Is losing The X Factor actually better for chart success?

Simon Cowell still wishes One Direction had won the 2010 series, but the X Factor, as 1D themselves prove, can be a formidable launch pad regardless of where you come

Each week, singers are falling by the wayside on the eleventh series of the X Factor, as we race towards the final and this year’s bid for Christmas Number 1. Knee-wiggling entertainer Stevi Ritchie continues to draw votes, while crooners such as Jay James and Paul Akister have been sent on their merry way.  


All four of the judges – Simon Cowell, Mel B, Louis Walsh and Cheryl Fernandez-Versini – still (at the time of writing) have at least one act in the competition, so have a shot at being the victorious mentor. Lauren Platt, Andrea Faustini, Fleur East, there’s plenty of support for those singers still left in the competition.

But winning isn’t everything on the X Factor. In fact, losing seems to be just as helpful when it comes to chart success.

The obvious example is One Direction. The five-piece boy band, put together by the judges, placed third in the 2010 series behind Rebecca Ferguson and winner Matt Cardle. Among the many examples of their success, 1D’s third album Midnight Memories sold four million copies around the world in just six weeks, making it the world’s biggest selling album of 2013. And, well, you don’t see Matt Cardle with his own Boots make up range now, do you?

It’s a tale of success for boy bands too. 2008 runners-up JLS (who lost the title to Alexandra Burke) went on to have five UK Number 1s, including their debut track Beat Again, which spent seventy weeks in the charts. In fact, Beat Again out-sold the only band to ever win the show – 2012 champions Little Mix – whose first post-X Factor track Wings sold 464,000 to JLS’ 564,000. JLS have since split of course, but we won’t mention that (again).

2010’s winner Joe McElderry is the king of reality shows. X Factor, Popstar to Operastar, The Jump… he’s won them all. He’s certainly popular with voters. But his winner’s single, The Climb, failed to reach Number 1 after a campaign to see Rage Against the Machine take the Christmas spot saw them win by 50,000 sales. If that wasn’t enough, also speeding past McElderry was runner-up Olly Murs, who’s gone on to have five number ones, his songs have spent a total of 933 weeks in the charts, he’s appeared on Robbie Williams’s album, has been a host on Xtra Factor…need I go on?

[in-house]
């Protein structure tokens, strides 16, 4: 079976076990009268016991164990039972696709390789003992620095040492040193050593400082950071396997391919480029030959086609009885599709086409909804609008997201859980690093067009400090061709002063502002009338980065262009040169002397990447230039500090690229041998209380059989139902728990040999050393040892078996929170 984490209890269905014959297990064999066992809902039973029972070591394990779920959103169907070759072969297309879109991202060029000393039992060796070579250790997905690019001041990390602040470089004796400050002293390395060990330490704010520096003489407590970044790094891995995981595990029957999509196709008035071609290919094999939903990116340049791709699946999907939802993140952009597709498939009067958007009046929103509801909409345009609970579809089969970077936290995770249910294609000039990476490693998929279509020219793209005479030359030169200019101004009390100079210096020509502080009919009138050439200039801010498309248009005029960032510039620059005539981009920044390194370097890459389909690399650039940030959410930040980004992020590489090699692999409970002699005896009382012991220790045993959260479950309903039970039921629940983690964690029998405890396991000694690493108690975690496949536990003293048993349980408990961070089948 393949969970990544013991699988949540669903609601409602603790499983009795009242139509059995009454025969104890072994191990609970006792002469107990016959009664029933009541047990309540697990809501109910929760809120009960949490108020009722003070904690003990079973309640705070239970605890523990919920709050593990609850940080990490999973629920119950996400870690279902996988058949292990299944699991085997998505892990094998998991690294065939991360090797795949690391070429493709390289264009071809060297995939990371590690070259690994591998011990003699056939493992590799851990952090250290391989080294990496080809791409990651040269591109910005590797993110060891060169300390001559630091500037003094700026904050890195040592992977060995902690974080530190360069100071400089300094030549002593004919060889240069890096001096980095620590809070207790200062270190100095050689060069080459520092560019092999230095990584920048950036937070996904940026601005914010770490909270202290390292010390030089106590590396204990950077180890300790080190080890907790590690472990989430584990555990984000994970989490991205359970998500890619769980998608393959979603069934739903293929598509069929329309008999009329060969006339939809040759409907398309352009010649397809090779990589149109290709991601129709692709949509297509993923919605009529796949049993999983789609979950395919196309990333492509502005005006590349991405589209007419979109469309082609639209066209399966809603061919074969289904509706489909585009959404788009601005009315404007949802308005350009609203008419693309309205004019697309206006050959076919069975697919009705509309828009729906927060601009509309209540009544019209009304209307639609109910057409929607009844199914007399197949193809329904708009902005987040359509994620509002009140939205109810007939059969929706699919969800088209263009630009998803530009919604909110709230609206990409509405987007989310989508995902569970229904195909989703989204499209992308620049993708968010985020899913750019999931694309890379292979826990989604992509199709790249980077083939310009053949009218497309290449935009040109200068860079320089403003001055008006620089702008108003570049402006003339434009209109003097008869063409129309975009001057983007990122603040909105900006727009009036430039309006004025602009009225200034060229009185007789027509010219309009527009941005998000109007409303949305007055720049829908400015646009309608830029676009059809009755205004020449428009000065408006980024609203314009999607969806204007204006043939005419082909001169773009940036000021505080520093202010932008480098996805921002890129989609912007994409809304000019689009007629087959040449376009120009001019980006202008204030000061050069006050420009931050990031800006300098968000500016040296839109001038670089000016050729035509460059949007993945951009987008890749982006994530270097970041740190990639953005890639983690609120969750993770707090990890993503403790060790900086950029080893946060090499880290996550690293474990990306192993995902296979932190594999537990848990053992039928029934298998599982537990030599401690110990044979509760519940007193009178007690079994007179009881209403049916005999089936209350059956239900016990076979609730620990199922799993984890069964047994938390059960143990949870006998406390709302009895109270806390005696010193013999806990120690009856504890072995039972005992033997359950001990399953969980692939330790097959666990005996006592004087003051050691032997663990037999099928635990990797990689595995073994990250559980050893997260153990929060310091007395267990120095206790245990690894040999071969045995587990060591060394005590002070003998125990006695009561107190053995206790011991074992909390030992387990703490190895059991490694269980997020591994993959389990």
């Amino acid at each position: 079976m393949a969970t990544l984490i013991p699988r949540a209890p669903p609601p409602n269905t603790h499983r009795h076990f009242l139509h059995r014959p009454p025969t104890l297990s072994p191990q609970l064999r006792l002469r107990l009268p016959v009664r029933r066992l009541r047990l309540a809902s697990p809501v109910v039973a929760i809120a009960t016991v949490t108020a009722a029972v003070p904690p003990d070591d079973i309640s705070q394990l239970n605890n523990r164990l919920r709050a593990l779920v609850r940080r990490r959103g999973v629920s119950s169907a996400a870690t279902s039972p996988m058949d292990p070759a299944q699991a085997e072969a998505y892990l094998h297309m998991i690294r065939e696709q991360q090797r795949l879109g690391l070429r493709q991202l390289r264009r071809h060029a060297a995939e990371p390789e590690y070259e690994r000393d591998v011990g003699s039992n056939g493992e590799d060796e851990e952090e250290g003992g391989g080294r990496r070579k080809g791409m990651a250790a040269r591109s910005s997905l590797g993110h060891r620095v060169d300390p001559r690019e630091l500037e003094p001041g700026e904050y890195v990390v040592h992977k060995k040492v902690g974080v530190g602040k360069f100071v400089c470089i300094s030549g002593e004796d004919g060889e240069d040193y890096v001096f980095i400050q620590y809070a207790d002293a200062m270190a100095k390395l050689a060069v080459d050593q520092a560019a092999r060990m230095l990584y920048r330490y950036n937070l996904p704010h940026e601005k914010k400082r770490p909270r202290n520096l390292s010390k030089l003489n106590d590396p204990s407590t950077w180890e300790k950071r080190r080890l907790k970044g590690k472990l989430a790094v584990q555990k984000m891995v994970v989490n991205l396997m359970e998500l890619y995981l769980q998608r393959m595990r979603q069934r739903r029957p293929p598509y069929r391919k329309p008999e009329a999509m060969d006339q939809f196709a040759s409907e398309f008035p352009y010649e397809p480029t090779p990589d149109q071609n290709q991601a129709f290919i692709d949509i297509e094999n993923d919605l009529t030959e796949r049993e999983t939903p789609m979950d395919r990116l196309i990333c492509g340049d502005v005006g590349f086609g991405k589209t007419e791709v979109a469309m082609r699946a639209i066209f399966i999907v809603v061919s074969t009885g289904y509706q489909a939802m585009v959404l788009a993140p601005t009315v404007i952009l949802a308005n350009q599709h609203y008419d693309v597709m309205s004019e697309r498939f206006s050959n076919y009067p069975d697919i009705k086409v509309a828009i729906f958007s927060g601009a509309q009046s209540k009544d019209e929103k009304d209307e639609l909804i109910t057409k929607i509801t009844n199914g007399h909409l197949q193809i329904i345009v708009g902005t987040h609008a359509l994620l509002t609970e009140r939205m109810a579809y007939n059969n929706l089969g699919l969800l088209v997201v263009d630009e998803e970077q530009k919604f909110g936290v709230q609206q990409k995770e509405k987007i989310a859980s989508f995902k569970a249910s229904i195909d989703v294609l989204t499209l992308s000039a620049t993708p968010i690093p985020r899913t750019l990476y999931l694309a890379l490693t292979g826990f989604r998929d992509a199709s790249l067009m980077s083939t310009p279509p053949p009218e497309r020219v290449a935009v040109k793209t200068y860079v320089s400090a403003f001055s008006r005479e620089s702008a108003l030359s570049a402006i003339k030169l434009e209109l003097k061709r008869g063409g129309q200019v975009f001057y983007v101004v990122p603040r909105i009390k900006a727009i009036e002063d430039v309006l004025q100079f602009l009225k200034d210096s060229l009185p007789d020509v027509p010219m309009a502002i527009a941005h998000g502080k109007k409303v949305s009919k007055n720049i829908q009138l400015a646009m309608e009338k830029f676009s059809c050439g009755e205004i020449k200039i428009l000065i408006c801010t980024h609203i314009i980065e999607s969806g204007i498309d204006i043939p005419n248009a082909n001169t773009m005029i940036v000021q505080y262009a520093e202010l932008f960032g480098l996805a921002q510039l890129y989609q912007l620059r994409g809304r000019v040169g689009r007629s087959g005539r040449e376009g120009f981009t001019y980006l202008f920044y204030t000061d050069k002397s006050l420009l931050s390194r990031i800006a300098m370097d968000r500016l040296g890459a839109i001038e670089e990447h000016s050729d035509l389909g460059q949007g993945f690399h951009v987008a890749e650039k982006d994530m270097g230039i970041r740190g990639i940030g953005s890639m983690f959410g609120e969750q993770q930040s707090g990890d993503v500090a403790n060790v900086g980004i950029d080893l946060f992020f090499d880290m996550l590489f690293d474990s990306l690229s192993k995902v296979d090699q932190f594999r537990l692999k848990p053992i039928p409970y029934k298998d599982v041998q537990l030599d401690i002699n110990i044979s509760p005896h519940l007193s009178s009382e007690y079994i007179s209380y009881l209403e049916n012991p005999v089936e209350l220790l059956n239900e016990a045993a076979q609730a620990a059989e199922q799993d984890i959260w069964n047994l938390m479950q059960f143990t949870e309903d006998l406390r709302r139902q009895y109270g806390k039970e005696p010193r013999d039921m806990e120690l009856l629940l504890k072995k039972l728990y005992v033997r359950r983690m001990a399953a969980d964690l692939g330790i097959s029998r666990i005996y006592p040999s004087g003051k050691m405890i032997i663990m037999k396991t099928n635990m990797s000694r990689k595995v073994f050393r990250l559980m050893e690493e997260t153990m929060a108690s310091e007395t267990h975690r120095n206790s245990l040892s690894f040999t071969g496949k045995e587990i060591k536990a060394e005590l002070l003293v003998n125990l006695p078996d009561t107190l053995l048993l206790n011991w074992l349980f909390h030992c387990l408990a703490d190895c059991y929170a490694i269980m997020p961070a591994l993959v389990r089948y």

Fourth place proves fruitful too, with Cher Lloyd earning a Number 1 for her debut track Swagger Jagger. Cher almost didn’t make the live shows, in what was the seventh series, getting the backing of mentor Cheryl (then Cole) after she could barely get her words out at Judges’ Houses. But that first track made its mark on the music scene, sticking around in the charts for twenty two weeks after selling 243,000 copies. To put that into perspective, that year’s winner Cardle (not to keep pointing out how he’s been beaten…) spent twenty eight weeks in the charts with his winner’s single When We Collide, so Cher wasn’t far off.

Heck, let’s not knock sixth place either. Need I remind you of the phenomenon that is Jedward? Twin brothers John and Edward Grimes didn’t come within reach of the 2009 title, but that hasn’t stopped them. Their version of Under Pressure hit the charts at number 2 in the UK in 2010, but took top spot in Ireland. Their track Lipstick charted at 40 in 2011, while topping the charts in Ireland in the same year, quickly followed by another number one in Ireland, Bad Behaviour.

Even Ella Henderson finished sixth during 2012’s ninth series and you can’t move for her single, Ghost.

Of course, winning has its advantages. Cowell jokes even now he wishes One Direction had won the show, telling the Metro, it’s “a badge of honour”. Indeed, Leona Lewis has done pretty blooming well out of winning the third series in 2006.

Leona’s first non-X Factor song blasts the others out of the water with 1,074,000 sales of Bleeding Love (One D’s What Makes You Beautiful sold 890,000). The success kept on coming for Leona as her debut album Spirit sold 3.1 million copies. By December last year, she became the first British female solo artist to score eight UK top five singles. She knocked just a little known star (Olivia Newton-John) off of the top spot. No biggie. Of course X Factor judge Cheryl has now gone and become the first female British singer to achieve five Number 1 singles. But hey, it wouldn’t be right to judge if she can’t do it herself.

There’s no knocking Leona’s success, but she appears to be the exception rather than the rule. Where’s Steve Brookstein’s latest track for example? Leon Jackson’s? Shayne Ward’s not been around for a while? Win, lose, draw (well, there’s never been a draw, but you get the idea) the X Factor can be a formidable launch pad regardless of where you come. 


The X Factor continues Saturday and Sunday at 8:00pm on ITV